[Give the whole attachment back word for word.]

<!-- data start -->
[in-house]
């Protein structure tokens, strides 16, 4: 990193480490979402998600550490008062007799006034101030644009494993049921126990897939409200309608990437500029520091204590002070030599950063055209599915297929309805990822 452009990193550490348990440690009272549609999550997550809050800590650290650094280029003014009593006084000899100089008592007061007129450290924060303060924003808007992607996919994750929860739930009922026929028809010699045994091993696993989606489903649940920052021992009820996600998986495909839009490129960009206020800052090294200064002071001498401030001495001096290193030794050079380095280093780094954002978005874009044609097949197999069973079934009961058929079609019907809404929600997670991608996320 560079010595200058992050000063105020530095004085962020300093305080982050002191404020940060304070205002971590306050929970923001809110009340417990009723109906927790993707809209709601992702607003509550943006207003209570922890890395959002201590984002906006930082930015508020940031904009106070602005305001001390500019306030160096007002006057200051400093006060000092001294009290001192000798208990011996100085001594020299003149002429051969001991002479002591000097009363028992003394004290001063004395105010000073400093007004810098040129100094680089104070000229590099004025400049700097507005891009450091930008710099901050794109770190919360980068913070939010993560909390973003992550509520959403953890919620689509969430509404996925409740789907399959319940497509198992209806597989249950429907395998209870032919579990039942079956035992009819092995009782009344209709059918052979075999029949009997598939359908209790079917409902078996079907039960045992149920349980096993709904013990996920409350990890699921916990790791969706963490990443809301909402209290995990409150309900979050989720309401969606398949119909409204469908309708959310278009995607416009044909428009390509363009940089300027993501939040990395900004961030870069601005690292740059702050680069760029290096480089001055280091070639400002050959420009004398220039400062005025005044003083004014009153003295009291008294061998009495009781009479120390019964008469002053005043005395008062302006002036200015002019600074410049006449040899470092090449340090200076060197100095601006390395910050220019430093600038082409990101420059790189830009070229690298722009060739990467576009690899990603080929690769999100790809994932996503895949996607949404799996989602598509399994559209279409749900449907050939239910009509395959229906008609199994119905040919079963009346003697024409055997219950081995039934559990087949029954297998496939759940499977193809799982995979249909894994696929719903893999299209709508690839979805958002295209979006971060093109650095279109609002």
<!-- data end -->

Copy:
[in-house]
């Protein structure tokens, strides 16, 4: 990193480490979402998600550490008062007799006034101030644009494993049921126990897939409200309608990437500029520091204590002070030599950063055209599915297929309805990822 452009990193550490348990440690009272549609999550997550809050800590650290650094280029003014009593006084000899100089008592007061007129450290924060303060924003808007992607996919994750929860739930009922026929028809010699045994091993696993989606489903649940920052021992009820996600998986495909839009490129960009206020800052090294200064002071001498401030001495001096290193030794050079380095280093780094954002978005874009044609097949197999069973079934009961058929079609019907809404929600997670991608996320 560079010595200058992050000063105020530095004085962020300093305080982050002191404020940060304070205002971590306050929970923001809110009340417990009723109906927790993707809209709601992702607003509550943006207003209570922890890395959002201590984002906006930082930015508020940031904009106070602005305001001390500019306030160096007002006057200051400093006060000092001294009290001192000798208990011996100085001594020299003149002429051969001991002479002591000097009363028992003394004290001063004395105010000073400093007004810098040129100094680089104070000229590099004025400049700097507005891009450091930008710099901050794109770190919360980068913070939010993560909390973003992550509520959403953890919620689509969430509404996925409740789907399959319940497509198992209806597989249950429907395998209870032919579990039942079956035992009819092995009782009344209709059918052979075999029949009997598939359908209790079917409902078996079907039960045992149920349980096993709904013990996920409350990890699921916990790791969706963490990443809301909402209290995990409150309900979050989720309401969606398949119909409204469908309708959310278009995607416009044909428009390509363009940089300027993501939040990395900004961030870069601005690292740059702050680069760029290096480089001055280091070639400002050959420009004398220039400062005025005044003083004014009153003295009291008294061998009495009781009479120390019964008469002053005043005395008062302006002036200015002019600074410049006449040899470092090449340090200076060197100095601006390395910050220019430093600038082409990101420059790189830009070229690298722009060739990467576009690899990603080929690769999100790809994932996503895949996607949404799996989602598509399994559209279409749900449907050939239910009509395959229906008609199994119905040919079963009346003697024409055997219950081995039934559990087949029954297998496939759940499977193809799982995979249909894994696929719903893999299209709508690839979805958002295209979006971060093109650095279109609002």